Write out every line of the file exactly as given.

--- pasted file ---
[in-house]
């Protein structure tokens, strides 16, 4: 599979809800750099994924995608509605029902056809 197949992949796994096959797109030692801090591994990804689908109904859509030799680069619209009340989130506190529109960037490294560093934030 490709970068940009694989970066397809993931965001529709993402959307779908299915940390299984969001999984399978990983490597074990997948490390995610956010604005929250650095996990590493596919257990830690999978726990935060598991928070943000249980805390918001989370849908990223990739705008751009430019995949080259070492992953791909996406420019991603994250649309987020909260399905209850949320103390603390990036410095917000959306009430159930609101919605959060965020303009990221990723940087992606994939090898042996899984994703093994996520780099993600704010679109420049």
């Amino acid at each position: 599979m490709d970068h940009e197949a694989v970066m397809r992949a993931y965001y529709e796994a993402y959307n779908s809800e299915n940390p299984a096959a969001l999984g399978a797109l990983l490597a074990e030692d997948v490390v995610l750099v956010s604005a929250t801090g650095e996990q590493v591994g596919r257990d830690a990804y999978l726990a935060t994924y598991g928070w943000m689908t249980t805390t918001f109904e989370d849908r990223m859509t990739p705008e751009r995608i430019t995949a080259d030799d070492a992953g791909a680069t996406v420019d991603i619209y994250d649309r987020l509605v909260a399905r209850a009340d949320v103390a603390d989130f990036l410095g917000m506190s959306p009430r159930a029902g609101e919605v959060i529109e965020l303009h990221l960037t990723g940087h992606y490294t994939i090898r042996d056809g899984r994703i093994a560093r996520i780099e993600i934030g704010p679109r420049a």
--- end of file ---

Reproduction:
[in-house]
């Protein structure tokens, strides 16, 4: 599979809800750099994924995608509605029902056809 197949992949796994096959797109030692801090591994990804689908109904859509030799680069619209009340989130506190529109960037490294560093934030 490709970068940009694989970066397809993931965001529709993402959307779908299915940390299984969001999984399978990983490597074990997948490390995610956010604005929250650095996990590493596919257990830690999978726990935060598991928070943000249980805390918001989370849908990223990739705008751009430019995949080259070492992953791909996406420019991603994250649309987020909260399905209850949320103390603390990036410095917000959306009430159930609101919605959060965020303009990221990723940087992606994939090898042996899984994703093994996520780099993600704010679109420049």
């Amino acid at each position: 599979m490709d970068h940009e197949a694989v970066m397809r992949a993931y965001y529709e796994a993402y959307n779908s809800e299915n940390p299984a096959a969001l999984g399978a797109l990983l490597a074990e030692d997948v490390v995610l750099v956010s604005a929250t801090g650095e996990q590493v591994g596919r257990d830690a990804y999978l726990a935060t994924y598991g928070w943000m689908t249980t805390t918001f109904e989370d849908r990223m859509t990739p705008e751009r995608i430019t995949a080259d030799d070492a992953g791909a680069t996406v420019d991603i619209y994250d649309r987020l509605v909260a399905r209850a009340d949320v103390a603390d989130f990036l410095g917000m506190s959306p009430r159930a029902g609101e919605v959060i529109e965020l303009h990221l960037t990723g940087h992606y490294t994939i090898r042996d056809g899984r994703i093994a560093r996520i780099e993600i934030g704010p679109r420049a």